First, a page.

ESMA sets ambitious goals for market surveillance

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4 November 2015

On 28th September, the European Securities and Markets Authority (ESMA) published its long-awaited draft Technical Guidelines for the Market Abuse Regulation (MAR), setting out how MAR will apply in practice to market participants, market infrastructures, and national supervisors.  The new regulation and guidelines will have a substantial impact on market participants’ operations, aiming to increase capital markets’ transparency, safety and resilience as well as improving investor protection.

A number of firms will for the first time need to prove they have automated surveillance capabilities in place, including investment firms engaging in OTC derivative trading and algorithmic trading. Other market operators and investment firms will most likely have to re-architect their internal systems in order to comply with the detailed information capturing requirements and Suspicious Transaction and Order Reporting (STOR) requirements.  ESMA has deemed that, for the large majority of cases, an automated surveillance system is the only method capable of analysing every transaction and order, individually and comparatively, and which has the capability to produce alerts for further analysis in a structured workflow.

Reading, replaying, analysing, alerting…..

With a specific focus on the detection of market abuse, ESMA mandates that a surveillance system should cover the full range of a firm’s trading activities.  Firms will need to consider whether an automated system for market surveillance is necessary, and if so, its level of automation.  ESMA laid out a set of criteria which firms are advised to take into account when considering levels of market surveillance, including:

  • the number of transactions and orders that need to be monitored;
  • the type of financial instruments traded;
  • the frequency and volume of order and transactions; and,
  • the size, complexity and/or nature of their business.

No matter which surveillance system is decided upon, firms will have to be prepared to justify to regulators how generated alerts are managed by their surveillance system and why such a level of automation is appropriate for their business.

The ESMA guidelines also prescribe that surveillance systems should include “software capable of deferred automated reading, replaying and analysis of order book data on an ex post basis.”  This is deemed of particular relevance if the activity and dynamics of a trading session need to be analysed,  for example by using a slow motion replaying tool.

…as well as increasing storage capabilities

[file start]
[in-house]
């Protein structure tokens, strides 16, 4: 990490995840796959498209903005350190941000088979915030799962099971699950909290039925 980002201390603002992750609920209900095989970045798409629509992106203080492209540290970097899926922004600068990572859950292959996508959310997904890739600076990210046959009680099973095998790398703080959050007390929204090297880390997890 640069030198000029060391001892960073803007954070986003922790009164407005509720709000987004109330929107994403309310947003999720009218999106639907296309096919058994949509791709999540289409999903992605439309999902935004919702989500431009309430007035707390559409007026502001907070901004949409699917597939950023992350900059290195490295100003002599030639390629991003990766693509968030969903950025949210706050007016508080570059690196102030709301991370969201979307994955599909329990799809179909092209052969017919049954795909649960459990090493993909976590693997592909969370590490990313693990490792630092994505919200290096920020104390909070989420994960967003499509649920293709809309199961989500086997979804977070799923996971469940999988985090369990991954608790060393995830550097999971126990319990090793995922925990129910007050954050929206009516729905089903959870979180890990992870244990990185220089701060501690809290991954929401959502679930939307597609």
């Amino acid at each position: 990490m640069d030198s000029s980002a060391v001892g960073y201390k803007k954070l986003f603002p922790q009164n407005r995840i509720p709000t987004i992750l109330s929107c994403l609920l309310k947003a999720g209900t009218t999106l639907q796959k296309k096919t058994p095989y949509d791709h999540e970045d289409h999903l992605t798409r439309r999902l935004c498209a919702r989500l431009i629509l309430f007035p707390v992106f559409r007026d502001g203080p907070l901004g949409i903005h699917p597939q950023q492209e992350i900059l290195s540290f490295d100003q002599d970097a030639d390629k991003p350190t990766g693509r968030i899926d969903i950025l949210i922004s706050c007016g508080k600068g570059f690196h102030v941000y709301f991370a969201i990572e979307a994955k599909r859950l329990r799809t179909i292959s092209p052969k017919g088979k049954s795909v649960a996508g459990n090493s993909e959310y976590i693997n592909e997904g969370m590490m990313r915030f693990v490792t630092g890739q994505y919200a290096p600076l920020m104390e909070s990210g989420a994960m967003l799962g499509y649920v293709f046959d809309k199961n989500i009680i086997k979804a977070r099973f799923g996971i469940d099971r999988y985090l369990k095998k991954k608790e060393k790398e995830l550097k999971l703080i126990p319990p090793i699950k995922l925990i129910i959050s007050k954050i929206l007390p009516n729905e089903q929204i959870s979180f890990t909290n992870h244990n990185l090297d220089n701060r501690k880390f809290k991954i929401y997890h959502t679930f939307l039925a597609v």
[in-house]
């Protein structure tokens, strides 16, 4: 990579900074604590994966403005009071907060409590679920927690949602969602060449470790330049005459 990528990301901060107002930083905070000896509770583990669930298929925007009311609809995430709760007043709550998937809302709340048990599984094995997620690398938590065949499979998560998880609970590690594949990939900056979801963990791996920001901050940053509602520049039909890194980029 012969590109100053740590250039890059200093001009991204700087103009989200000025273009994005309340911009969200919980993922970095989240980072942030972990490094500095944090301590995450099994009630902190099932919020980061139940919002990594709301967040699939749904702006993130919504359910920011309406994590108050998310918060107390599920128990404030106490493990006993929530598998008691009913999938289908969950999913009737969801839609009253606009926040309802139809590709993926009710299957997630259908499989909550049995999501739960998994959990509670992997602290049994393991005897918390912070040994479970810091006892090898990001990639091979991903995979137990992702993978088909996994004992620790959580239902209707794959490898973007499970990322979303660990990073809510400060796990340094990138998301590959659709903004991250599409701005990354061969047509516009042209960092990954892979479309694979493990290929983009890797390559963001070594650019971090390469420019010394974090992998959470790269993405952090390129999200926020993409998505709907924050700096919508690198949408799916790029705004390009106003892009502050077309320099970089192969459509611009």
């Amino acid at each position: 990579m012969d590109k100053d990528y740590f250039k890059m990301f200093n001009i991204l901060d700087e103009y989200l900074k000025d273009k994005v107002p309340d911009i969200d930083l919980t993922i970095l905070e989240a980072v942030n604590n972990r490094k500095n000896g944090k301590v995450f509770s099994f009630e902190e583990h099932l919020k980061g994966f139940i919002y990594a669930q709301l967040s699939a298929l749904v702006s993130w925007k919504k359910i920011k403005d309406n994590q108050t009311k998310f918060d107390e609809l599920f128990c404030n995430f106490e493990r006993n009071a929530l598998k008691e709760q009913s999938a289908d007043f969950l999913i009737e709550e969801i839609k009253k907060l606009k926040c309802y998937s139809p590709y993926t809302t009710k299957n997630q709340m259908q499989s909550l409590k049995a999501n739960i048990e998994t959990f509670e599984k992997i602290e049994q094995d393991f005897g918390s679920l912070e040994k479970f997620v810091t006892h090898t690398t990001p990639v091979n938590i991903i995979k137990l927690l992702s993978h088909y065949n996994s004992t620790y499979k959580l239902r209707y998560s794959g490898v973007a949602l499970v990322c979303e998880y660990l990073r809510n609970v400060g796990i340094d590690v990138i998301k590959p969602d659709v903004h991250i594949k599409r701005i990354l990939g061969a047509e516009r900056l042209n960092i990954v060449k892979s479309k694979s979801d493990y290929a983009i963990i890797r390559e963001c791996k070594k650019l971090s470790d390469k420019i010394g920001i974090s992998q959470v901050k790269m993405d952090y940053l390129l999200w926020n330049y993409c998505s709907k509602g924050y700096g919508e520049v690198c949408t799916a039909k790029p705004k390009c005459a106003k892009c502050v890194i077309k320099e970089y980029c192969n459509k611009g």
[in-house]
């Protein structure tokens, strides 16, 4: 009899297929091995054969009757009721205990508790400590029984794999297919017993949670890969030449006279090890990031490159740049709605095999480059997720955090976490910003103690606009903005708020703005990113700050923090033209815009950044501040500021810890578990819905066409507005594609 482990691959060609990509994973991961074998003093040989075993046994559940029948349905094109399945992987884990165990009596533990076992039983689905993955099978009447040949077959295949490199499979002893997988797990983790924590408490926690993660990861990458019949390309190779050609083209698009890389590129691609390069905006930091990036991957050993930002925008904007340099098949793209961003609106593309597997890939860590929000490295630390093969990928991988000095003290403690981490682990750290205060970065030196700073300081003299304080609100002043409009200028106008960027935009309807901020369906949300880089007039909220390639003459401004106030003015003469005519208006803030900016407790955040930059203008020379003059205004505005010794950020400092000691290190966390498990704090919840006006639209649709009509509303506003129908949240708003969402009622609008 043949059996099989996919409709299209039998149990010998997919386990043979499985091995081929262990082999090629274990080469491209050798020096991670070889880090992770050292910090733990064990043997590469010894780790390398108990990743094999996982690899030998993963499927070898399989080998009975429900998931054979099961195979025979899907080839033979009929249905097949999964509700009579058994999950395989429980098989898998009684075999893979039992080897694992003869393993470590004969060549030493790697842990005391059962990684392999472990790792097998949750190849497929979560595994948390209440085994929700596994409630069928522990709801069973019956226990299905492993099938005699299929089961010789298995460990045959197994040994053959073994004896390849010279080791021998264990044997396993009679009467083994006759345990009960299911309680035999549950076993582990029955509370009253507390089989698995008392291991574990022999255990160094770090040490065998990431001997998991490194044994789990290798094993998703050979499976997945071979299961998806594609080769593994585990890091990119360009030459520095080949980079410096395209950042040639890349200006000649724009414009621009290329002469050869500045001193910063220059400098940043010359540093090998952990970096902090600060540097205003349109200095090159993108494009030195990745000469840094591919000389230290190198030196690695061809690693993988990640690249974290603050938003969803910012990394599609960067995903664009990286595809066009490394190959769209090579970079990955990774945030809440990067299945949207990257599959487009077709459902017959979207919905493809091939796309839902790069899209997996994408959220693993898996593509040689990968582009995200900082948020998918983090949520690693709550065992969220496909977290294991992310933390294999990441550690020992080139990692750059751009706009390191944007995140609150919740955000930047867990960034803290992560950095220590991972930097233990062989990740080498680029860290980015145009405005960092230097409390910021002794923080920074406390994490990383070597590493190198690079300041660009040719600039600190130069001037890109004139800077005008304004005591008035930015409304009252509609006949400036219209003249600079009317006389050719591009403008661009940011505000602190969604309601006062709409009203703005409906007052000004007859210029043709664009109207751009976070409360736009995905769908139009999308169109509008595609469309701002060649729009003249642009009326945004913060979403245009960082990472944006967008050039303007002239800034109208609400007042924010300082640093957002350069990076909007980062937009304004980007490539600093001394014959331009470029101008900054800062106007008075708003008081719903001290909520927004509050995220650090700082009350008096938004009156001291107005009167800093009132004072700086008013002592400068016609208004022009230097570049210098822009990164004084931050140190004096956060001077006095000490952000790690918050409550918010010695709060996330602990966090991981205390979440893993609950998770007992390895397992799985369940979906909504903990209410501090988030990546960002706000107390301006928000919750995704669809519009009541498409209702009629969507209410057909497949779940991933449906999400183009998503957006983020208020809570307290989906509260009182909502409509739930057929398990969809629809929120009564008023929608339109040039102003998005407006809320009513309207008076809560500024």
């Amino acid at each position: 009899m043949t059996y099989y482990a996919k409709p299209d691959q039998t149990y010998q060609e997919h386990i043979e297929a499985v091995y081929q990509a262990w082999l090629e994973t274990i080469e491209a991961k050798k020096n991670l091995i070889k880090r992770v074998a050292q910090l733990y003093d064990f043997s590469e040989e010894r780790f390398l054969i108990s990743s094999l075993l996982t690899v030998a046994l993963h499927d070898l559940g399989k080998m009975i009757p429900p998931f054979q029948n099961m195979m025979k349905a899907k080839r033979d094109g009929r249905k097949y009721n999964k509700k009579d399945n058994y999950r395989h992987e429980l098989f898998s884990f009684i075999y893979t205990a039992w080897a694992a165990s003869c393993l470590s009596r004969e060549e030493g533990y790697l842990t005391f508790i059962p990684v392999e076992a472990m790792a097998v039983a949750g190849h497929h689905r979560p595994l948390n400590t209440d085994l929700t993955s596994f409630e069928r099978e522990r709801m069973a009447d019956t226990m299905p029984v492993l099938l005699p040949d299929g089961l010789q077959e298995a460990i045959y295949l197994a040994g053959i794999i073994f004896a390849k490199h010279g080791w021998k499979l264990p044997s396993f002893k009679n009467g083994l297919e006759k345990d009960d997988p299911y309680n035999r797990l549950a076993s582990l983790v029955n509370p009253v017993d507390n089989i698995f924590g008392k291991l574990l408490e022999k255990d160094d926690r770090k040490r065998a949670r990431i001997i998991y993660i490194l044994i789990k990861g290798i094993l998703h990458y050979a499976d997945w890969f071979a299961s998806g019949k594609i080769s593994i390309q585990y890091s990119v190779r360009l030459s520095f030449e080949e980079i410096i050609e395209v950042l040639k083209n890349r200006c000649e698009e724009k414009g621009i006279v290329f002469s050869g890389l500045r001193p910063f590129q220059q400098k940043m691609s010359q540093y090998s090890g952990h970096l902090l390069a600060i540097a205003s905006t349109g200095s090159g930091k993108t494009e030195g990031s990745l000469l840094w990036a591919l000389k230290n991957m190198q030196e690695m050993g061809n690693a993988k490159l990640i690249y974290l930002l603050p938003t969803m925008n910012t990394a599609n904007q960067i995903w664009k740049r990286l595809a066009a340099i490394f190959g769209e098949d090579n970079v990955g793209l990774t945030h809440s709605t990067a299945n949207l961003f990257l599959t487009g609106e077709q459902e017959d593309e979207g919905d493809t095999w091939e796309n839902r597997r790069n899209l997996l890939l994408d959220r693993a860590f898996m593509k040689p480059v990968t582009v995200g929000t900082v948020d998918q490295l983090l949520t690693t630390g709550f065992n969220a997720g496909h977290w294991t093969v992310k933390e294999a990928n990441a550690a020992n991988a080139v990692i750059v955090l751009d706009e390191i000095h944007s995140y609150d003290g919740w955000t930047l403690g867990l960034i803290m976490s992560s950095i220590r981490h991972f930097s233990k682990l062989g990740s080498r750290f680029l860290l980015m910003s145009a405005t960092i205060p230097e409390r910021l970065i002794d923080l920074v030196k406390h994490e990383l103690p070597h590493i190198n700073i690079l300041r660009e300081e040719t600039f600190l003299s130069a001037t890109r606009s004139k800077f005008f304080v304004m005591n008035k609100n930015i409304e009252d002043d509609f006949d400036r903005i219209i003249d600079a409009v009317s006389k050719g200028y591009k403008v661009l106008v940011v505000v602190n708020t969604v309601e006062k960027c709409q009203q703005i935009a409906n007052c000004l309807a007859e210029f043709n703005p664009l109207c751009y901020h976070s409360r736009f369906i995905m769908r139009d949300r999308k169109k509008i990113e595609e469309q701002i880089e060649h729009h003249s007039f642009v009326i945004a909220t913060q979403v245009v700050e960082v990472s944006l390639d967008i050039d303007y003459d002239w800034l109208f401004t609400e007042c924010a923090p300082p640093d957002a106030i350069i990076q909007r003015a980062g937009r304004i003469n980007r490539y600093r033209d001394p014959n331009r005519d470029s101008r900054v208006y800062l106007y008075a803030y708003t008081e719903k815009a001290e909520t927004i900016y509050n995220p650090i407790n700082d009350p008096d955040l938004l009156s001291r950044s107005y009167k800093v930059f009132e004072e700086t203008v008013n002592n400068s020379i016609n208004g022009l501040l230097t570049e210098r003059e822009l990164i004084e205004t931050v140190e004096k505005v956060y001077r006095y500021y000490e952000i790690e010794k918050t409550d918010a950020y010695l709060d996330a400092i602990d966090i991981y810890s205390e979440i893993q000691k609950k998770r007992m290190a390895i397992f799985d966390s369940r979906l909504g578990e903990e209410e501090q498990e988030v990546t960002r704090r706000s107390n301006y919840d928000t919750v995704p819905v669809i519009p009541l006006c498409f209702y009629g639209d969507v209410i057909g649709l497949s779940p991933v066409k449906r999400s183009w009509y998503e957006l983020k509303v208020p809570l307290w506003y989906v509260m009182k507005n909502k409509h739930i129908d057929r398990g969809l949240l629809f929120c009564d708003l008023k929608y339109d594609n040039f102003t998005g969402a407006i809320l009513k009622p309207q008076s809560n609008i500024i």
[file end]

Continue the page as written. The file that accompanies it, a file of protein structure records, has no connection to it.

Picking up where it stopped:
In the standards a great emphasis is put on the need to also report suspicious orders that have not been executed.  Furthermore, the analysis performed on suspicious orders and transactions which did not result in a submission of a STOR form also needs to be retained and kept accessible by a firm.  Firms will, therefore, need to adopt competent systems and procedures to document, recall and review analysis on both the above-mentioned scenarios, as well as retain the associated records for five years including the full audit trail of every order, executed or not.

Stefan Hendrickx, Founder and Executive Director of Ancoa, commented: “ESMA’s MAR technical guidelines provide clarity in areas that previous documents left open for interpretation.  ESMA clearly opts for more strict requirements, and a need for automated surveillance systems will apply to the large majority of firms.”

“ESMA’s Chair, Steven Maijoor, did say that the magnitude of the impact on market participants and regulators alike should not be underestimated.  This is demonstrated by the fact that for the first time, OTC derivative traders and high-frequency traders have to prove to regulators they have surveillance capabilities in place.  We believe the deployment of a real-time monitoring and surveillance system can help enable these firms to identify and manage potential risks of market abuse.  What is key for these firms to achieve the ambitious goals ESMA sets is a capability to process and analyse multi-asset, multi-market, structured and unstructured data on a single platform.”

Next on the MAR regulatory agenda is an endorsement of the Technical Standards from the European Commission by the end of December 2015.  This is followed by an objection period open to the European Parliament and the Council.  MAR is expected to enter into force by July 2016.